Hurst Knoll St James’ Church of England Primary School

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About Hurst Knoll St James’ Church of England Primary School

Name Hurst Knoll St James’ Church of England Primary School
Ofsted Inspections
Headteacher Mr Jonathon Hobday
Address Ladbrooke Road, Ashton-under-Lyne, OL6 8JS
Phone Number 01613304049
Phase Primary
Type Voluntary controlled school
Age Range 4-11
Religious Character Church of England
Gender Mixed
Number of Pupils 196
Local Authority Tameside
Highlights from Latest Inspection


Hurst Knoll St James' Church of England Primary School continues to be a good school.

What is it like to attend this school?

Pupils enjoy school.

Leaders have high aspirations for all pupils. Most pupils, including those with special educational needs and/or disabilities (SEND), achieve well across a range of subjects.

Pupils, including children in the early years, listen carefully to their teachers and follow the school rules.

They try their best. Pupils know that help is on hand from staff if they find their learning tricky.

Pupils are polite and welcoming to visitors.

They generally behave well in lessons and around school. As a result, the sc...hool is a calm place in which to learn. Older pupils are proud of their prefect and lead learner responsibilities.

Through these roles, they set high standards for other pupils in school to follow.

Pupils benefit from many opportunities, including clubs and educational visits. Leaders have mapped these in their 'experience charter', which is a list of events and activities that pupils will experience during their time in school.

For example, pupils enjoy visits to the aquarium, the zoo and to the orchestra.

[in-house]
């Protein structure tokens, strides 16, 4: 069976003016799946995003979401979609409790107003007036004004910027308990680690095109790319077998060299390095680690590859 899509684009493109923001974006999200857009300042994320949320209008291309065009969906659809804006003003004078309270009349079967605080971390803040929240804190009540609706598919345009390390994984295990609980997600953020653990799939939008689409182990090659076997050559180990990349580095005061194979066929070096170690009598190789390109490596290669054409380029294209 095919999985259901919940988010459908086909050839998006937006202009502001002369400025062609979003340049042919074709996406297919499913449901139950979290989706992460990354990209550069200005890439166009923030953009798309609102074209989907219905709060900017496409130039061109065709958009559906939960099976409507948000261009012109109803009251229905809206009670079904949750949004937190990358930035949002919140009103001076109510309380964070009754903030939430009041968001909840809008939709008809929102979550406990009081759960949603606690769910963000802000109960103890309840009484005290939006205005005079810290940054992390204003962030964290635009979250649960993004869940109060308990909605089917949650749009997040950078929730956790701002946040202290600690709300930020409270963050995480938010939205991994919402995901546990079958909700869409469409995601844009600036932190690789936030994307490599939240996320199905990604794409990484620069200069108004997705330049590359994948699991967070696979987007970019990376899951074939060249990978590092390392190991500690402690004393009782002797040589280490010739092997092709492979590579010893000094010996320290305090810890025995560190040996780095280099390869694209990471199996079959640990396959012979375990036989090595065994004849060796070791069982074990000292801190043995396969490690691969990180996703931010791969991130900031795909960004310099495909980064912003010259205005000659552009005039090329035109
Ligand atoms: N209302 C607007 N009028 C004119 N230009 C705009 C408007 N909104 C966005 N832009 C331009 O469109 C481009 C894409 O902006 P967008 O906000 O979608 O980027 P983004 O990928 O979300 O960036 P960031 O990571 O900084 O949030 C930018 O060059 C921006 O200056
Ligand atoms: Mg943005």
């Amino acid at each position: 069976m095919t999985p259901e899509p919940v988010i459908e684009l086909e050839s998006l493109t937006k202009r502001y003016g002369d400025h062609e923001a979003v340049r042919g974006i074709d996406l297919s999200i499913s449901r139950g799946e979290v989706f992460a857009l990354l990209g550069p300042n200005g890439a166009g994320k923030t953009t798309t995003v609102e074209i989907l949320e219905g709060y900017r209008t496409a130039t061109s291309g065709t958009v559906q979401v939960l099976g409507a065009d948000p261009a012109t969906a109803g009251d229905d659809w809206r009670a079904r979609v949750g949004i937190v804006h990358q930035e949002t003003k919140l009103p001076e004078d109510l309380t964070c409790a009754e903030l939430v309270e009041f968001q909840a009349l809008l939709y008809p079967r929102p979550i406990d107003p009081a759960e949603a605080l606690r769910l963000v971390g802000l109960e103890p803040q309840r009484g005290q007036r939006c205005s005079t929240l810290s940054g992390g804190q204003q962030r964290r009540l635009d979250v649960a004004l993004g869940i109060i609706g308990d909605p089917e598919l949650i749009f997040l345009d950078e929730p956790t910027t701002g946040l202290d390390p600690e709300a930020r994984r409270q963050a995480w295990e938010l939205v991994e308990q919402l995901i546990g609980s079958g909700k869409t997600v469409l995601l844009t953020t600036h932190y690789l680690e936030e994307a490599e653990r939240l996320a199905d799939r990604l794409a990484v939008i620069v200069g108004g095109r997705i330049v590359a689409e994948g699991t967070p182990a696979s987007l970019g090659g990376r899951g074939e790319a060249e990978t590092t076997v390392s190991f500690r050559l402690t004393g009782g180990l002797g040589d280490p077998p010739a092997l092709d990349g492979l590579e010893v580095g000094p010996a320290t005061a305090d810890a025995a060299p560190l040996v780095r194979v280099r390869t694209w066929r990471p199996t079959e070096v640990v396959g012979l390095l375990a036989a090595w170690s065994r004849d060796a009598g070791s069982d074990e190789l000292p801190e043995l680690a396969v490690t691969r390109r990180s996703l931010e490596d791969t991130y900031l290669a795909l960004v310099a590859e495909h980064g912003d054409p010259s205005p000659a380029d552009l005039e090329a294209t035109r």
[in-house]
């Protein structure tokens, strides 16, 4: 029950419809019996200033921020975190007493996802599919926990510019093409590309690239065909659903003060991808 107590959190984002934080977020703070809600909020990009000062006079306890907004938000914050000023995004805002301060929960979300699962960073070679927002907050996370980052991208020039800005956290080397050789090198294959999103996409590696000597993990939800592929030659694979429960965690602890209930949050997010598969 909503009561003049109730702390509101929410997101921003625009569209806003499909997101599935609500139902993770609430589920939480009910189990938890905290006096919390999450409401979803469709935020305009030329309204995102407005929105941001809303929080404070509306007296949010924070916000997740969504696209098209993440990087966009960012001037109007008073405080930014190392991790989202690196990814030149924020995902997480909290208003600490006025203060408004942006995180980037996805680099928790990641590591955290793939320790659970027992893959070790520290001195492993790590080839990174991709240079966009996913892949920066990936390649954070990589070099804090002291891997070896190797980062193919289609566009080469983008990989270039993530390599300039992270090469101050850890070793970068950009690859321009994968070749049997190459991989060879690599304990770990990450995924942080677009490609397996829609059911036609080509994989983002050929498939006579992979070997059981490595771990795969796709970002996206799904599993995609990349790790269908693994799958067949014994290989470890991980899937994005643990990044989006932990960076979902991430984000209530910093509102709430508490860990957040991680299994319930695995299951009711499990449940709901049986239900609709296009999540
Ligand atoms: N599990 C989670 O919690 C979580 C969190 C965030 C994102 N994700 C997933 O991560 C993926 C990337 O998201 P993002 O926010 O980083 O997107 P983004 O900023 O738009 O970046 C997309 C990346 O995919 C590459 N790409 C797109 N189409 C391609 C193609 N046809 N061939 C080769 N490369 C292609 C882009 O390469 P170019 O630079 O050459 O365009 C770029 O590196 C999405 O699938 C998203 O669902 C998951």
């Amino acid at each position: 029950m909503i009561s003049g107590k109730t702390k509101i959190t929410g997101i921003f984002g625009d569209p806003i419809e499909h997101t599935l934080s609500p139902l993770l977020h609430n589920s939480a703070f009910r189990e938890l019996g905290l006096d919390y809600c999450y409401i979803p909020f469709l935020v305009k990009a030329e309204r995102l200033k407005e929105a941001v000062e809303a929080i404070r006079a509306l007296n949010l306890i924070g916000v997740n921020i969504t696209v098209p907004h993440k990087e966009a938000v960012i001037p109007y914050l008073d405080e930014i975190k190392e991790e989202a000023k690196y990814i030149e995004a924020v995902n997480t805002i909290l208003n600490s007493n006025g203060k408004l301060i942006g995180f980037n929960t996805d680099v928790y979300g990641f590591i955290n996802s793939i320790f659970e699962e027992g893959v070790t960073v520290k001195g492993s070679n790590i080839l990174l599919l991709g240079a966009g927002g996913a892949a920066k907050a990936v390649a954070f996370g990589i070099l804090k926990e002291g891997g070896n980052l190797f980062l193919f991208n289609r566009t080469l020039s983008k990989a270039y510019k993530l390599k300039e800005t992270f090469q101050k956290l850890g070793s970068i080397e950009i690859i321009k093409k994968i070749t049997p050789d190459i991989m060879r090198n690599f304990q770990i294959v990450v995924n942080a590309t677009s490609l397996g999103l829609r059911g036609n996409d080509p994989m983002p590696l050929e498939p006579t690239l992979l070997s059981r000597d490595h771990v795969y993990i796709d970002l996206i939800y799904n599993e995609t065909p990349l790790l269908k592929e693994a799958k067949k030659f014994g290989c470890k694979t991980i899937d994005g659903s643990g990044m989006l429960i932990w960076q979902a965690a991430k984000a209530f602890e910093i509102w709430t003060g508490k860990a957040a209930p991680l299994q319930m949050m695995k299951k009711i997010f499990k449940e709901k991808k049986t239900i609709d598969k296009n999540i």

Staff ensure that everyone is treated equally, with respect and dignity. Pupils feel safe and happy.

They know that staff will deal with any bullying incidents swiftly and effectively. Older pupils feel well prepared for high school.

What does the school do well and what does it need to do better?

Leaders have built a curriculum which reflects their ambition for all pupils.

This includes disadvantaged pupils and those with SEND. Leaders have ensured that the curriculum is designed so that pupils extend their vocabulary in each subject. In most subjects, learning builds on what pupils already know and understand in well-ordered steps as they move through the school.

The curriculum in the early years provides secure foundations for children's future learning. Staff deliver the curriculum effectively.

Leaders have made sure that teachers know what pupils need to learn and understand in most subjects.

However, a small number of subjects are at an earlier stage of development. Leaders have not clarified in sufficient detail what pupils should know in these subjects. This sometimes prevents teachers from revisiting earlier learning to ensure that pupils' knowledge is secure.

As a result, some pupils do not remember the important knowledge that they need to be successful in future learning.

Teachers check how well pupils learn. In most subjects, including English and mathematics, teachers use these checks to identify which pupils need more help or guidance.

As a result, teachers change their approach effectively in order to help pupils deepen their understanding.

Leaders ensure that the phonics curriculum is well organised and meets the needs of pupils. Teachers deliver the phonics curriculum well.

They check pupils' recall of phonics before introducing new sounds and letters. Where pupils' recall is not as secure, pupils receive effective additional support to make sure that they can keep up with their classmates. By the end of key stage 1, the majority of pupils can read fluently and confidently.